Barley Crop Outlook March 2014
At the end of February, as we ‘chalked up’ one of the wettest winters on record, it was hard to imagine when Spring drilling would begin. Yet by the middle of March much of the 2014 Spring barley crop was sown, and into kind seedbeds. That the barley then took another 14 days to emerge is testimony to lower soil temperatures than sometimes experienced, echoed by the later emergence of green leaf in the hedgerows. But the warm sunshine and continued showery weather in the south is ideal.
So, with a promising start, in a few weeks time, Spring barleys could well compliment the good looking winter barleys, and give the malting industry the confidence of another quality harvest. Quality maybe, but not quantity – the overall quantity will be back down to more ‘normal’ levels this year, levels that should generate premiums for growers which are more equitable with the perceived risk.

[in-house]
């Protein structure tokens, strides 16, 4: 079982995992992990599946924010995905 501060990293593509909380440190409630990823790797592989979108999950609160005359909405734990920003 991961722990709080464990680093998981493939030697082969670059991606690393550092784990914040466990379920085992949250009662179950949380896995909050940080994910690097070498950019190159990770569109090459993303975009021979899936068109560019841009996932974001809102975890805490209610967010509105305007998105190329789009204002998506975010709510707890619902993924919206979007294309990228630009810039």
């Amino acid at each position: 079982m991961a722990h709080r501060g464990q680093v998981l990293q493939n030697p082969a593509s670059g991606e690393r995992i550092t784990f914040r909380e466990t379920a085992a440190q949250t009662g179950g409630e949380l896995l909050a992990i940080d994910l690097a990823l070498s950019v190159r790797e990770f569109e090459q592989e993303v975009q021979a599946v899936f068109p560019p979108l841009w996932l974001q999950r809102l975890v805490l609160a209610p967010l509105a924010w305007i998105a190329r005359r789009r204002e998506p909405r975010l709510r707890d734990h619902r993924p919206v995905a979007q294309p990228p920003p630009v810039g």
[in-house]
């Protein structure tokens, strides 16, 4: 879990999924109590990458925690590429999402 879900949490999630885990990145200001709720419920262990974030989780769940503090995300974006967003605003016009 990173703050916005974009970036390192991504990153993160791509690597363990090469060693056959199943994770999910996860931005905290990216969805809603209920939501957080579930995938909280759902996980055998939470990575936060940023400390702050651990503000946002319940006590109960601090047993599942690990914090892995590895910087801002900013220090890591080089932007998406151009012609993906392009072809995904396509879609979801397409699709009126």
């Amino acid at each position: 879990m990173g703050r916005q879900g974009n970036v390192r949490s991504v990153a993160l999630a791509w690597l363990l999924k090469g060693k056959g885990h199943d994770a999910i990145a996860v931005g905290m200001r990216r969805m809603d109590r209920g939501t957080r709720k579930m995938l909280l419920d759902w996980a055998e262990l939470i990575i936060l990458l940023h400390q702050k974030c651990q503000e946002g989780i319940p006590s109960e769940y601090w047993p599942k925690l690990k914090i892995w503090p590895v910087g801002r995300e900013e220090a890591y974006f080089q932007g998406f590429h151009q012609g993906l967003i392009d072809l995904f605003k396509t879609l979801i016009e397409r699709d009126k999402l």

Demand for Spring barley varieties suitable for distilling, Concerto and Odyssey, is reflected in the early estimates of plantings, with brewing only varieties, Tipple, Propino and Sanette collectively conceding market share to these two. It is a demand set to prevail, because following expanded demand in Scotland, we are now witnessing the emergence of a whole raft of Craft Distilleries south of the border. This new waive of brands has already impacted the Gin market, and along with Vodka, Whisky is on all of their portfolios.
More interestingly, they are all targeting the premium market of the ‘single malts’ with variety and provenance of their barley treated with a deference that is totally alien to the global brands. This is a new opportunity for some barley growers, but only those who take the long view. Whisky cannot be sold until it is at least 3 years old, and much of it will remain in cask for a lot longer than that. So it would not do for one of these illustrious new brands to come to market, only for its provenance to be trashed, because the whole farm where the barley was grown, has now been turned over to maize production for a bio-digester. Only whisky afficionados should apply!